Jamaica: Protesters slam US embassy over support for pride, say gay ideology ‘against God’

Human Rights First reports that Jamaica’s second annual pride celebration was a success. The Jamaica Gleaner reports that anti-gay protesters used the country’s Independence Day celebration to protest outside the US Embassy over the embassy’s public support for the LGBT community. “The protesters were riled up by what they claim is an attempt by the embassy to push a homosexual agenda in Jamaica,” according to the report, which quotes a spokeswoman for the protesters, Phillippa Davies:

“We think it’s fitting to mark our Independence by reaffirming our right to self-determination as a sovereign people, so today (Saturday) we think it is appropriate to say that this continuing bullying, provoking and imperialistic action by the US Embassy and others … to coerce countries around the world to accept a political ideology that is against freedom; against human dignity, against the natural family and against God, we will not accept it,” said Davies.

“We are out here with the colours of the Jamaican flag; these are colours that we are proud of. There is nothing to be afraid of. These colours represent our heritage of freedom fighting, of standing for justice and true freedom, not just for us, but for people across the world. So these are colours and truth that we stand by,” added Davies.

Nigeria: Nigerian’s same-sex wedding in US leads to harassment of his family

Eric T. Shoen-Ukre writes at Huffington Post about his wedding to a Nigerian man in a small family-and-friends gathering in Rochester, New York at the end of July. In spite of their requests that guests not post photos on social media, someone either gave or sold photos from their wedding and first dance to a gossip blogger in Nigeria and the story spread like wildfire on Nigerian blogs. An excerpt:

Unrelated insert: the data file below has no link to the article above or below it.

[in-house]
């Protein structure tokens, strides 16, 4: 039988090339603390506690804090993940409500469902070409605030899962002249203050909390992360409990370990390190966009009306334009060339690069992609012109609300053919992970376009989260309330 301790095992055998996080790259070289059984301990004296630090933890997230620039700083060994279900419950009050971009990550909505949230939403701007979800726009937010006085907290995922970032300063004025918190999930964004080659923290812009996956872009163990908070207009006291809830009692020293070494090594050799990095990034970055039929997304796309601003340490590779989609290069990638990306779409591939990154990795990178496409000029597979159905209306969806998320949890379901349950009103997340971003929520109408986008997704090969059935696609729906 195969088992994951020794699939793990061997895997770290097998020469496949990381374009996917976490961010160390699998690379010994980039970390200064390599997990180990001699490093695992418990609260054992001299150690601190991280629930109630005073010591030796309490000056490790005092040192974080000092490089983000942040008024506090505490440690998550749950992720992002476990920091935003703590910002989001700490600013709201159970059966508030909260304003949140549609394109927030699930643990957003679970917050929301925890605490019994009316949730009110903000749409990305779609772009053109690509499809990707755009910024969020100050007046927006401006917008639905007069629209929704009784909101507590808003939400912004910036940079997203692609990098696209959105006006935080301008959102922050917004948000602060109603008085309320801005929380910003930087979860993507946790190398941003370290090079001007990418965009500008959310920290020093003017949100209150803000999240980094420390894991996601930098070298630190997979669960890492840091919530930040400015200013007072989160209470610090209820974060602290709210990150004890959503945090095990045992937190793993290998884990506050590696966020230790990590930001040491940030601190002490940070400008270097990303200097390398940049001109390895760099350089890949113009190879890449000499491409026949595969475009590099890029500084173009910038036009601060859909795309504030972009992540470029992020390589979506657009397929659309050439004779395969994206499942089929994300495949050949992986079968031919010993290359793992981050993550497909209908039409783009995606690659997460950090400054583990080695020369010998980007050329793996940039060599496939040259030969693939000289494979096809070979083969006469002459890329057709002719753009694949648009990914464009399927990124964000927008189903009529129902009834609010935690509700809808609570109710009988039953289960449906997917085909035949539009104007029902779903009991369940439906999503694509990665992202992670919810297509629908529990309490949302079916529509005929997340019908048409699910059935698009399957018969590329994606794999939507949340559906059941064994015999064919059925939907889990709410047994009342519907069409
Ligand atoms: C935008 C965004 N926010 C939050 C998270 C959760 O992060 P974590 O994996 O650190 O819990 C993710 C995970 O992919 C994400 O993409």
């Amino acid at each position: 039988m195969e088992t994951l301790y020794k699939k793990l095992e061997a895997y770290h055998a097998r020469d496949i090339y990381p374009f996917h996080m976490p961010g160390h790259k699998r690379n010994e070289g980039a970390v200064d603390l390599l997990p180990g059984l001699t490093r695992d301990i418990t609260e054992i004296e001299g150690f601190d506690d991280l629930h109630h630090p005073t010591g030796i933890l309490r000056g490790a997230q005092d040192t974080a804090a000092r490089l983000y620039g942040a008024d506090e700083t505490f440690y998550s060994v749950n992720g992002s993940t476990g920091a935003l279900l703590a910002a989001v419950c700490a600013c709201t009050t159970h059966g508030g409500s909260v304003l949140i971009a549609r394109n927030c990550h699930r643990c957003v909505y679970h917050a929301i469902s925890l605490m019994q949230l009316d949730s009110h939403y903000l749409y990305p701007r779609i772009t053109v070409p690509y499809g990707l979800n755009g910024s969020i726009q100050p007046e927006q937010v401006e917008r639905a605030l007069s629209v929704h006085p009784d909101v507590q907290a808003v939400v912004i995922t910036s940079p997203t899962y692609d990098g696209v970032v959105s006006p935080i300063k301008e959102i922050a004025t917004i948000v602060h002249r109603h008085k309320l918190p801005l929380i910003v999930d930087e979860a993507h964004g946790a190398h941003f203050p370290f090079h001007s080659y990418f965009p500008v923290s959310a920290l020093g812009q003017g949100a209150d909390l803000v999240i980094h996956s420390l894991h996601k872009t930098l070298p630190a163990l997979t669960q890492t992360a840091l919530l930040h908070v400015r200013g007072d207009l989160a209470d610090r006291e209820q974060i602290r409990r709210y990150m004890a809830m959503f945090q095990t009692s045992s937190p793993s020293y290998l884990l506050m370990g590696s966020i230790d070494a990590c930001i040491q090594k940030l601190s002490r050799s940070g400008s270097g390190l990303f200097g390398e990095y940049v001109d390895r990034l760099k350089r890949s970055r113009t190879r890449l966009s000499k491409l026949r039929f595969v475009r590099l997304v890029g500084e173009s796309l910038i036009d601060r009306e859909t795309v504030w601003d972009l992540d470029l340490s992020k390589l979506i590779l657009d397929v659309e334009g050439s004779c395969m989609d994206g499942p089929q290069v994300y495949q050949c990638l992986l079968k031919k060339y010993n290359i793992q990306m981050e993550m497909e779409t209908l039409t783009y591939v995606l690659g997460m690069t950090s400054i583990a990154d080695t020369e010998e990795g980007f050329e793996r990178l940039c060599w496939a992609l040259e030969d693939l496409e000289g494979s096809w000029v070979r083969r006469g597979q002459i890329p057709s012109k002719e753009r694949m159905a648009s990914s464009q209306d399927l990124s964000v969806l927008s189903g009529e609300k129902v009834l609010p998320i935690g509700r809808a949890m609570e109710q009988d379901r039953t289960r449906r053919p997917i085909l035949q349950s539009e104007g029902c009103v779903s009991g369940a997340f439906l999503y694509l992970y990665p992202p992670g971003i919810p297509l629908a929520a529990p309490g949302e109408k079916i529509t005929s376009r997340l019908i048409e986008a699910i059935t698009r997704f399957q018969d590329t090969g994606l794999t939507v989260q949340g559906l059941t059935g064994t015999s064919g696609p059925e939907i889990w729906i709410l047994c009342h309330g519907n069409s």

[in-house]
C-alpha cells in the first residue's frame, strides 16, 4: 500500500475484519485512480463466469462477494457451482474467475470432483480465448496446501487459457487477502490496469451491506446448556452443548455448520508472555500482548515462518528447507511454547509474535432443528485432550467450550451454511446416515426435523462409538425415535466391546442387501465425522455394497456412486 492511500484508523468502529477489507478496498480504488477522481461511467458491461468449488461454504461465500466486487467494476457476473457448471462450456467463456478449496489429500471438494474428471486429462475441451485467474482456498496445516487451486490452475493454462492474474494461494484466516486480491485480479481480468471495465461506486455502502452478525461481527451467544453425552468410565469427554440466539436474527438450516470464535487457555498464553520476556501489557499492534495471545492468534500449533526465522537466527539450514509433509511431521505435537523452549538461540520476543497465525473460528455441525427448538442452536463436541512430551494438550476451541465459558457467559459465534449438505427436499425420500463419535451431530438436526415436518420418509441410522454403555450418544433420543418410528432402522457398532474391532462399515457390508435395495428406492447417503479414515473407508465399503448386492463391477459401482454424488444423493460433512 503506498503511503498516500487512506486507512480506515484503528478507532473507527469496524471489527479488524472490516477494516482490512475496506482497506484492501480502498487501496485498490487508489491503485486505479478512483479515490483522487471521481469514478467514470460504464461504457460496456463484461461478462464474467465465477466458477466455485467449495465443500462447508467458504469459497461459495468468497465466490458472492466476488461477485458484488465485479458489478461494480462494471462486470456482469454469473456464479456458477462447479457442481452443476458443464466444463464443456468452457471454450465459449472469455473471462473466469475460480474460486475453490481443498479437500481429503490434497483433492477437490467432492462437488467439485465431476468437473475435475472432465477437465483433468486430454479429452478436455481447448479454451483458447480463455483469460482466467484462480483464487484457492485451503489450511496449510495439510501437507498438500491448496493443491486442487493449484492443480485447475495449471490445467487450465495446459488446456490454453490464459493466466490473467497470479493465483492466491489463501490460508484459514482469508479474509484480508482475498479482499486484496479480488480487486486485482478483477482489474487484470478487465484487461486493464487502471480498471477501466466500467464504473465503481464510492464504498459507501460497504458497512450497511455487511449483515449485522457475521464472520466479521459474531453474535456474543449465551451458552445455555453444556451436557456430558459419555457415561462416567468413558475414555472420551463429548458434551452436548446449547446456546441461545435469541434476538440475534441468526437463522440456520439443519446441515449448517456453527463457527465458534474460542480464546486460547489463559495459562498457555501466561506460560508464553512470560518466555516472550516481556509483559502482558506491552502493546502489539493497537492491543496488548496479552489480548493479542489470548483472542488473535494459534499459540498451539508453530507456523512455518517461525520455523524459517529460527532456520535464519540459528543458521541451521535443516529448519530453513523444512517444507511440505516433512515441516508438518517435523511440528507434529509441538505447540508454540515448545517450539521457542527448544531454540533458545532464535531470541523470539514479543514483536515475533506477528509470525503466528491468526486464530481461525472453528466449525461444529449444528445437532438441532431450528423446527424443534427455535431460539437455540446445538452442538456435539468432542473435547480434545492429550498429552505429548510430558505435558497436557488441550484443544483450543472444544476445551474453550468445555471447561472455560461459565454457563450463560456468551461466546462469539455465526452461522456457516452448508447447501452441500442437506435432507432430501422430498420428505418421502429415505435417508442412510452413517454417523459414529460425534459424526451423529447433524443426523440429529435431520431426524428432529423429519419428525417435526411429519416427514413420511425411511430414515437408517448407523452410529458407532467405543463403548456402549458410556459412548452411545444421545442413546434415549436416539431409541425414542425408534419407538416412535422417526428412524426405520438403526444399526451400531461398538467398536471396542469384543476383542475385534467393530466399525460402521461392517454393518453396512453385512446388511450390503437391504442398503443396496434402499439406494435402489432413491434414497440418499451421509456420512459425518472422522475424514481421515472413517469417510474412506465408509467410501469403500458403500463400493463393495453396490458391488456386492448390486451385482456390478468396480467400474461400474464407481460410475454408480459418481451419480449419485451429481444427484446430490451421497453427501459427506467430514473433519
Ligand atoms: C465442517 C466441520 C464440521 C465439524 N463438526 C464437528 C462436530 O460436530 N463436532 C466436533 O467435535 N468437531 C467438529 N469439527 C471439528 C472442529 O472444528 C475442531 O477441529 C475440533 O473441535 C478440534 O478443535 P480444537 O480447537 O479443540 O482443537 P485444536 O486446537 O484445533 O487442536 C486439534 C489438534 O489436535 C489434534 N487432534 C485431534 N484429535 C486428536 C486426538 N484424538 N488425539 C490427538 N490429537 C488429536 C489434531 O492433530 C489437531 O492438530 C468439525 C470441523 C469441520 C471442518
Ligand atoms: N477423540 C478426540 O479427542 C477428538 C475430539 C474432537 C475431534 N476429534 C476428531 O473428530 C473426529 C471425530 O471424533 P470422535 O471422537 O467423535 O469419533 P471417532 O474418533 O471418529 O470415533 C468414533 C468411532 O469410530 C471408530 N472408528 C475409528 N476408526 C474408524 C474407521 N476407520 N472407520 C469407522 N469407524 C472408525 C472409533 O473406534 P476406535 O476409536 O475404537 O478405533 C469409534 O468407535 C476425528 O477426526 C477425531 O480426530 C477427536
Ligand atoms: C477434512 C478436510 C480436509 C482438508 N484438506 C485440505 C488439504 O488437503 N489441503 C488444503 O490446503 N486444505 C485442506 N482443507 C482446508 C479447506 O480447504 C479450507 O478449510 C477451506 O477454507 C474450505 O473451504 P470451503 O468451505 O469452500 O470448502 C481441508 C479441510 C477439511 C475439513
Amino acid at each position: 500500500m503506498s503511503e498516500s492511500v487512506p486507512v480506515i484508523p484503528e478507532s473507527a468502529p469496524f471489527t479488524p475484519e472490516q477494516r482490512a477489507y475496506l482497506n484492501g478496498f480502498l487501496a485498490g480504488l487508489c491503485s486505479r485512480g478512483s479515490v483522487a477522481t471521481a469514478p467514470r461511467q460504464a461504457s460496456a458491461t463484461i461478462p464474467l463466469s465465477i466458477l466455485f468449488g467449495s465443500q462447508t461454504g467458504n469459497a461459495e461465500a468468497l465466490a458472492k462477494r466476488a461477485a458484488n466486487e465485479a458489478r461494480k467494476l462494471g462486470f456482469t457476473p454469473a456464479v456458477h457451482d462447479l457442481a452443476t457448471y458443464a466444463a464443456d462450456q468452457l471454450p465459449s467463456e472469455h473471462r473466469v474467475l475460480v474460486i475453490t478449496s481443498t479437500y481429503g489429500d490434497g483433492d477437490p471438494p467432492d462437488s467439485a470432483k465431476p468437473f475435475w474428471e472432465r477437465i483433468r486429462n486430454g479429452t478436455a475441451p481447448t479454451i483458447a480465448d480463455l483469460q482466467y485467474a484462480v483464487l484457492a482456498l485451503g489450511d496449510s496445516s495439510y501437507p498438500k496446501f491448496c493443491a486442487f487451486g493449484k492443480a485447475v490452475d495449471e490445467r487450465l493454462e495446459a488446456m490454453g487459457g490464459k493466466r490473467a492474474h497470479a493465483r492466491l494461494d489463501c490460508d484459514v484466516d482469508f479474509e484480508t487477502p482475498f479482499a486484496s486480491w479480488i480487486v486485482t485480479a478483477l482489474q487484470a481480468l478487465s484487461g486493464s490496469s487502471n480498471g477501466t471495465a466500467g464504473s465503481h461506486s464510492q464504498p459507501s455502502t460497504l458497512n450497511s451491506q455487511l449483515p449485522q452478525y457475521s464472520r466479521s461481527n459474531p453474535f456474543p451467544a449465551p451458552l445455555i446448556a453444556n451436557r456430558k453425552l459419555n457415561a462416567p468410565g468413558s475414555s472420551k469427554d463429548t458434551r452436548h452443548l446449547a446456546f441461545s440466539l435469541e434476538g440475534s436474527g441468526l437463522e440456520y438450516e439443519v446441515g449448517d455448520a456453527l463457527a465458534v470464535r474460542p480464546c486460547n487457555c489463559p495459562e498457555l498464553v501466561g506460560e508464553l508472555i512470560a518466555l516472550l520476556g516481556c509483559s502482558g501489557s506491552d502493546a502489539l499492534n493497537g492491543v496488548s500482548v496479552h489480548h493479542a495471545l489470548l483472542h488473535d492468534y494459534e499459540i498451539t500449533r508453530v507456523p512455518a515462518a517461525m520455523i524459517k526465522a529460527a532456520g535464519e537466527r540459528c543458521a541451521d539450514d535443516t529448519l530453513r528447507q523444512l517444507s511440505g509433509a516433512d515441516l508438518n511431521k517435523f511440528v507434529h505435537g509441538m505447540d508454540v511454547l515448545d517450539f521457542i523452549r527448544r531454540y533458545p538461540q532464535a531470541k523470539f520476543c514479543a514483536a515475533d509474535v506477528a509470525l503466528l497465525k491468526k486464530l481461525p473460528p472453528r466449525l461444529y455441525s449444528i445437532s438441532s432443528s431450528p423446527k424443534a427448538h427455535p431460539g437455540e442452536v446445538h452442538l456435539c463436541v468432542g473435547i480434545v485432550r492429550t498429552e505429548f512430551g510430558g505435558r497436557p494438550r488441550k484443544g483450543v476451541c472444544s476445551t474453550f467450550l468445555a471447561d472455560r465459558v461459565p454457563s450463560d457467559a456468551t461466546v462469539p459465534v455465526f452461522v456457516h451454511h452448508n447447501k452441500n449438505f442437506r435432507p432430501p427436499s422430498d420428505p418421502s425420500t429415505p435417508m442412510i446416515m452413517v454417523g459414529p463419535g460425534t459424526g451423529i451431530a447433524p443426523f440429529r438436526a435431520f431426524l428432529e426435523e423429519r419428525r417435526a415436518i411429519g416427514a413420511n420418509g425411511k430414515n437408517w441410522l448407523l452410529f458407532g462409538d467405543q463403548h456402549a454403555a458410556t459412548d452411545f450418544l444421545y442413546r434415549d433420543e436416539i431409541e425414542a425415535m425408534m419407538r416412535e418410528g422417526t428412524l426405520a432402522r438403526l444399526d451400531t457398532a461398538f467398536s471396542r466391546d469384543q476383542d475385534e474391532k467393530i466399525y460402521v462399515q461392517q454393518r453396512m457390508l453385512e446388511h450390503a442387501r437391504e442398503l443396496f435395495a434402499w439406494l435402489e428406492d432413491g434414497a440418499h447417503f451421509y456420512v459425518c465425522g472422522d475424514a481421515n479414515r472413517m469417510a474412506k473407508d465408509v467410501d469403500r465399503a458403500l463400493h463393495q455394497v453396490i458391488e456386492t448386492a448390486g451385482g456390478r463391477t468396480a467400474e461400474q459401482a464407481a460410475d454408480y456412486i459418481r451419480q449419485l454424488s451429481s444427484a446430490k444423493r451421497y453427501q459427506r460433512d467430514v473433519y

I felt lost. I still get a terrible feeling in my stomach just a week and a half later. I hate being helpless. How could our tiny, personal wedding in Rochester mean so much to hateful people on the other side of the planet that they would find us on the internet so they could harass us?

I worked as fast as I could asking bloggers to remove our photos and mention of us, but only one complied.  By the end of the day, more than 150 sites had blogged about us. They were not saying anything overtly mean for the most part. The comments, on the other hand, mentioned the “end of times,” beheading us if we came to Nigeria, asking God to rain down evil upon us, suggesting that we get anal cancer and die, calling us devils, and threatening us in various other vulgar ways. Some people commented positively, but they were in the minority.

David’s groomsmen were also accused of being gay.  One of them felt compelled to come out via social media after the pressure. 

David’s family was harassed by neighbors and local hooligans. He hadn’t told his family we were getting married. They were not even aware he was gay.  David’s sister called to make sure we knew that she knew and she supported us. She relayed that his mom was not admitting anything and continued to defend David to anyone who bothered her. His other siblings also messaged us to say that they were being harassed via telephone, in person, and social media…

Why would this be such big news in Nigeria? I believe it is because the press still wants to vilify gay men and women.  They want to show that the USA is a place that corrupts the morals of children and is a den of sin and iniquity. The current political election probably isn’t helping change that impression much. The mere thought of two men getting married is enough to incite vitriol from all corners of Nigeria, and other parts of the world still today.

We queer folk still have a lot of fighting to do.  We may have thankfully won marriage equality here on American soil, but until it is legally safe for our gay, queer, trans, and gender non-conforming brothers, sisters, and family to live their lives as they wish to be in all corners of the world, the fight must go on.